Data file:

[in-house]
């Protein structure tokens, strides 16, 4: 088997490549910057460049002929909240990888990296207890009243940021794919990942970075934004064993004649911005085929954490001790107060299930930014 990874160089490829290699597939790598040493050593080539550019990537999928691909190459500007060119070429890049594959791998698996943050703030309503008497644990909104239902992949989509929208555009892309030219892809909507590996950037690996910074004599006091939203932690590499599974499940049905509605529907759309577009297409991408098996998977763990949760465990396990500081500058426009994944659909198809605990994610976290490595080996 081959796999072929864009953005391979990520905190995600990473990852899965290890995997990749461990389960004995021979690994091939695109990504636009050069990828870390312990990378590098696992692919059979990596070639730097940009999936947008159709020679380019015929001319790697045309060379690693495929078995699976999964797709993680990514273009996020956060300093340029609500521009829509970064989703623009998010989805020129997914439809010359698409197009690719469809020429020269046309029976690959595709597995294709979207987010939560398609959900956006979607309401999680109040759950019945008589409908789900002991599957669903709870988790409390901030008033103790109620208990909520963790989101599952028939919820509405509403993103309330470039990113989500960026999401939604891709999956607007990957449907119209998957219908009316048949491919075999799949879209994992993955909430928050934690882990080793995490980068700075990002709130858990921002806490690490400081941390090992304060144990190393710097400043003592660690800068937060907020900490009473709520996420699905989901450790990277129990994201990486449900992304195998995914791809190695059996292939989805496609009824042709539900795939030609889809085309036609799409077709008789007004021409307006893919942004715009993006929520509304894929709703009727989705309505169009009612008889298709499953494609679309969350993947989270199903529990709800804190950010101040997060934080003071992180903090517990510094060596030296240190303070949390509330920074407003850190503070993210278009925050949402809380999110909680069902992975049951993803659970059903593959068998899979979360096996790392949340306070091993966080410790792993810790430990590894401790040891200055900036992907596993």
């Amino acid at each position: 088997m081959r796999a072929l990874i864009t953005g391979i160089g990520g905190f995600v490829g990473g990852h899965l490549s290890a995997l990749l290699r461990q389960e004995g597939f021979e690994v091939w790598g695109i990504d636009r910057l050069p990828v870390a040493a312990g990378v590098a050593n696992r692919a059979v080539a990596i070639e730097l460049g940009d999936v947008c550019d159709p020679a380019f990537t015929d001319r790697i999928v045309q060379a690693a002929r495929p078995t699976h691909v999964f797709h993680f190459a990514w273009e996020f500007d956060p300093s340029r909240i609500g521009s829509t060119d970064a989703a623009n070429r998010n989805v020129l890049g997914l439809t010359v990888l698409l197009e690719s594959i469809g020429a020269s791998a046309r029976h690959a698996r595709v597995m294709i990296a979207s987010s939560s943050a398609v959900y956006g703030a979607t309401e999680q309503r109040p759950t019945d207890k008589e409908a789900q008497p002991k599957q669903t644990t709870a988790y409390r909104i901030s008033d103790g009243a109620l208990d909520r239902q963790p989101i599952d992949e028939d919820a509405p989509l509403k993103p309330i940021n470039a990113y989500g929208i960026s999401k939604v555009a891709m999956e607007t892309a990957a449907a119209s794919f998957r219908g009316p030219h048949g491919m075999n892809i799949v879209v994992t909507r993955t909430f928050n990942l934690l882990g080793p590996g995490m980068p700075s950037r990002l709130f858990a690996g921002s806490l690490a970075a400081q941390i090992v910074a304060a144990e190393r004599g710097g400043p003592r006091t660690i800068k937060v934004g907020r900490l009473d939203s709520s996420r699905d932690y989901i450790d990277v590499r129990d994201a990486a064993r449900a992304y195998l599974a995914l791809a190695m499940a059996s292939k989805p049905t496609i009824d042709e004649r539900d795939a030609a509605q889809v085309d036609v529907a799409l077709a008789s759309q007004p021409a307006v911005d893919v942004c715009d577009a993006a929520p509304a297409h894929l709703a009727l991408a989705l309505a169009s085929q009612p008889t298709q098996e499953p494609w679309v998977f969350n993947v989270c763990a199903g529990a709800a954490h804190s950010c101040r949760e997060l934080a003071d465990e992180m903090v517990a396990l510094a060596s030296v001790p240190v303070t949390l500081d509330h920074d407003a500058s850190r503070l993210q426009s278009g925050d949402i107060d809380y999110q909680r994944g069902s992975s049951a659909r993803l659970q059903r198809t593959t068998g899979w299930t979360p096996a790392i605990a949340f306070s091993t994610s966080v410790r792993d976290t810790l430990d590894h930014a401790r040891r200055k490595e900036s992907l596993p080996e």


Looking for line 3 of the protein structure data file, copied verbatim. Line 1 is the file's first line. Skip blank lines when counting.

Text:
């Amino acid at each position: 088997m081959r796999a072929l990874i864009t953005g391979i160089g990520g905190f995600v490829g990473g990852h899965l490549s290890a995997l990749l290699r461990q389960e004995g597939f021979e690994v091939w790598g695109i990504d636009r910057l050069p990828v870390a040493a312990g990378v590098a050593n696992r692919a059979v080539a990596i070639e730097l460049g940009d999936v947008c550019d159709p020679a380019f990537t015929d001319r790697i999928v045309q060379a690693a002929r495929p078995t699976h691909v999964f797709h993680f190459a990514w273009e996020f500007d956060p300093s340029r909240i609500g521009s829509t060119d970064a989703a623009n070429r998010n989805v020129l890049g997914l439809t010359v990888l698409l197009e690719s594959i469809g020429a020269s791998a046309r029976h690959a698996r595709v597995m294709i990296a979207s987010s939560s943050a398609v959900y956006g703030a979607t309401e999680q309503r109040p759950t019945d207890k008589e409908a789900q008497p002991k599957q669903t644990t709870a988790y409390r909104i901030s008033d103790g009243a109620l208990d909520r239902q963790p989101i599952d992949e028939d919820a509405p989509l509403k993103p309330i940021n470039a990113y989500g929208i960026s999401k939604v555009a891709m999956e607007t892309a990957a449907a119209s794919f998957r219908g009316p030219h048949g491919m075999n892809i799949v879209v994992t909507r993955t909430f928050n990942l934690l882990g080793p590996g995490m980068p700075s950037r990002l709130f858990a690996g921002s806490l690490a970075a400081q941390i090992v910074a304060a144990e190393r004599g710097g400043p003592r006091t660690i800068k937060v934004g907020r900490l009473d939203s709520s996420r699905d932690y989901i450790d990277v590499r129990d994201a990486a064993r449900a992304y195998l599974a995914l791809a190695m499940a059996s292939k989805p049905t496609i009824d042709e004649r539900d795939a030609a509605q889809v085309d036609v529907a799409l077709a008789s759309q007004p021409a307006v911005d893919v942004c715009d577009a993006a929520p509304a297409h894929l709703a009727l991408a989705l309505a169009s085929q009612p008889t298709q098996e499953p494609w679309v998977f969350n993947v989270c763990a199903g529990a709800a954490h804190s950010c101040r949760e997060l934080a003071d465990e992180m903090v517990a396990l510094a060596s030296v001790p240190v303070t949390l500081d509330h920074d407003a500058s850190r503070l993210q426009s278009g925050d949402i107060d809380y999110q909680r994944g069902s992975s049951a659909r993803l659970q059903r198809t593959t068998g899979w299930t979360p096996a790392i605990a949340f306070s091993t994610s966080v410790r792993d976290t810790l430990d590894h930014a401790r040891r200055k490595e900036s992907l596993p080996e």